Across thirty-plus years of commercially released feature films, director Spike Lee has rarely lacked for ambition. Near-perfect or fatally flawed, his efforts are routinely packed with ideas, manifesting as narrative deconstruction, wildly inventive manipulations of cinematic technique, or heated social commentary. For better and worse, Lee directs with the exhaustive impulses of an individual who’s certain the camera will be taken away at any moment, maybe because Hollywood has been tacitly threatening just that from the very beginning. Lee seemingly transforms every creative notion into an element on screen. That can make even his strong films cluttered, but when one works — really, really works — it’s something like watching an expert magician perform their best illusions in a carnival ride operating at full throttle. For me, BlacKkKlansman is one of those Lee movies that works. Really, really works.
In Lee’s preferred nomenclature, BlacKkKlansman “is based upon some fo’ real, fo’ real sh*t.” Set in the early nineteen-seventies, the film follows Ron Stallworth (John David Washington), a rookie officer with the Colorado Springs police force who impulsively launches an undercover investigation into a resurgent local chapter of the Ku Klux Klan. Ron can bluff just fine on the phone, but his dark skin prevents him from following through on the necessary face-to-face encounters as he engenders greater trust with the organized bigots. Fellow detective Flip Zimmerman (Adam Driver) is enlisted as Ron’s double, and the two push deeper and deeper into the group, until Ron is being groomed for leadership roles and forging a relationship with the new national leader of the KKK, David Duke (Topher Grace).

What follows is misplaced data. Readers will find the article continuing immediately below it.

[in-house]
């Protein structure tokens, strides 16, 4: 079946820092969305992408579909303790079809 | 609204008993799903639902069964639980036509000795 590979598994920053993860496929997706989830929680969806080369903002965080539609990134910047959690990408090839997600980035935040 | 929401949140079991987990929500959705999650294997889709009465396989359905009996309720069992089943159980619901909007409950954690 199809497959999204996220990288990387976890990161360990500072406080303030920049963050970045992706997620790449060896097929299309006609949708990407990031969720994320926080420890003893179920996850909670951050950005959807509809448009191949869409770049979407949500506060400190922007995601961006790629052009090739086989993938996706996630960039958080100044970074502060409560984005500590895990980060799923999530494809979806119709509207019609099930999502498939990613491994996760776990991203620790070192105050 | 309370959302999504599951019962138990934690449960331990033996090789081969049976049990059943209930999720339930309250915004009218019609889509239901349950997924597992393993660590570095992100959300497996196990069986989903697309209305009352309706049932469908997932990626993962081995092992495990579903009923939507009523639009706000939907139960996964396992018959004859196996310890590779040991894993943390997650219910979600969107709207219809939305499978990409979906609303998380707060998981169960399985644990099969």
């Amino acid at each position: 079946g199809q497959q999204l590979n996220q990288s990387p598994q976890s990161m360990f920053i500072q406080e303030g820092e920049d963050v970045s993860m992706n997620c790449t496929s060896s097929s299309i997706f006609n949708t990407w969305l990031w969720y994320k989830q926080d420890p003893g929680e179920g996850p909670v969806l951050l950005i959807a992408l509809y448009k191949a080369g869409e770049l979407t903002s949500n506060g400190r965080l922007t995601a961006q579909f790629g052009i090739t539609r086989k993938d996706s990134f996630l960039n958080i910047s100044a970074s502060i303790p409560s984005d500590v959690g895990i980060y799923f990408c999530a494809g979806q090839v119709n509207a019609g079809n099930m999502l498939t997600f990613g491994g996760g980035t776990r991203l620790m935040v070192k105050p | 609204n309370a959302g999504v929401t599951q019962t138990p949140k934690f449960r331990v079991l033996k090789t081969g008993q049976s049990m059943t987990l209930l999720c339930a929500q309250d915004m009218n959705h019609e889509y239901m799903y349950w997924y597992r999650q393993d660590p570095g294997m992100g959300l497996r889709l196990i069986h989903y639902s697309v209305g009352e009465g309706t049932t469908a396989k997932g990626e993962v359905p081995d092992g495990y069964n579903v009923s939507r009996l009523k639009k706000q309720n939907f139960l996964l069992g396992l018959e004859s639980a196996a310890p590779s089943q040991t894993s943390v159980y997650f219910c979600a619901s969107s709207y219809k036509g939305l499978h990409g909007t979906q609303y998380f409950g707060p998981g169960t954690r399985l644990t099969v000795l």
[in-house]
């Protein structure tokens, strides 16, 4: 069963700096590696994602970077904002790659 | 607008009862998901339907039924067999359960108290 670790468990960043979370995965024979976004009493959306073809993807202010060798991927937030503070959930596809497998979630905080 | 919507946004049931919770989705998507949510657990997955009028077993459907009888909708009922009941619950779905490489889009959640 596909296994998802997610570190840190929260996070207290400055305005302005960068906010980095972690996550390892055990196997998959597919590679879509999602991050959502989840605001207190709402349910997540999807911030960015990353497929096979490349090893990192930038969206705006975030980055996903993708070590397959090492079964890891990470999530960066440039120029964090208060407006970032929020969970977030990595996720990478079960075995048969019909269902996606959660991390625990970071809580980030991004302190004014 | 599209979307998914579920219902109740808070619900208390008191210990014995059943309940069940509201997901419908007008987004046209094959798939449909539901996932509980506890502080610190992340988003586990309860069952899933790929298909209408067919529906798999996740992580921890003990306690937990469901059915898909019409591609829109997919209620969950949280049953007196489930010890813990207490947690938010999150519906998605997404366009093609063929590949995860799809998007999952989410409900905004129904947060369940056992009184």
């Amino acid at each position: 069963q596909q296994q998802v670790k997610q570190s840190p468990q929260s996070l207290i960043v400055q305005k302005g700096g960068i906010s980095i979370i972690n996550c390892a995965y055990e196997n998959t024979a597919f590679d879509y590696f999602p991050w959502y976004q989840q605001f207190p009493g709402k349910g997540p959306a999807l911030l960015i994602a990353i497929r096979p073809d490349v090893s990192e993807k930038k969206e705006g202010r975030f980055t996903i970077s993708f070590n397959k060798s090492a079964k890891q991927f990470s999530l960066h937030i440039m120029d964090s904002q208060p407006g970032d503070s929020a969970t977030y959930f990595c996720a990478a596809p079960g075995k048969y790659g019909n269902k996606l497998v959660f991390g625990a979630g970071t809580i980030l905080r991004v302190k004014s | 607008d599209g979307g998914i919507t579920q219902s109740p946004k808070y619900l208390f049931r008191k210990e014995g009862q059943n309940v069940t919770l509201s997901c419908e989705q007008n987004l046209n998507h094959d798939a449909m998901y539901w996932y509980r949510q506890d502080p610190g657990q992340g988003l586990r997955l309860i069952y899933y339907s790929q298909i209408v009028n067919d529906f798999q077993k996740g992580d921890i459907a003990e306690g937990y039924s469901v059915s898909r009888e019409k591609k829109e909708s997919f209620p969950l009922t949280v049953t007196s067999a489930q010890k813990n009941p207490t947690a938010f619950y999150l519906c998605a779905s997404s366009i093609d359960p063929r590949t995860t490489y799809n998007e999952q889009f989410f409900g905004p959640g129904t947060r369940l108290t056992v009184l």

While largely avoiding explicit narrative commentary on the enduring pertinence of examinations of the insidious reach of white supremacy movements (and handling it with admirable deftness when he does indulge), Lee burrows in to why the opportunistic spread of hate is an unavoidable part of the long, troubled story of the U.S. of A. By the end of the film, when Lee incorporates more recent news footage — including the real David Duke enthusing about the messages offered by the current occupant of the Oval Office — it has a power that has been deeply earned. The complexities of political messaging are held up to the light, whether in the Black Power movement or the countering groups that girded themselves in hate disguised as ever-so-reasonable pride in their own heritage. And, adding a thrilling dose of the particularly personal, Lee holds cinema itself to account, dragging out The Birth of a Nation for understandable derision, but also sparing a conflicted thought for the blaxploitation films of the era in which BlacKkKlansman is set.
If the thematic particulars of BlacKkKlansman wander with striking range, the tone is even more freewheeling. For much of the time, the film is exuberantly fun, easily hitting comedic notes ready for the playing in its audacious premise. But Lee is able to shift with forceful certainty, pivoting to introspection, poignancy, high tension, and bold confrontation. The film swerves wildly and yet is always clearly under Lee’s control. He know when to cut away quickly and also when the material is strong enough to allow him to linger, holding scenes until they feel lived rather than shot and constructed.
Into his sixties, with a lifetime achievement Oscar on his shelf and a recent retreat to a revised version of his very first feature, it was natural to assume that Lee might be officially past his time, far removed from his days of artist provocation. BlacKkKlansman smashes that theory to bits.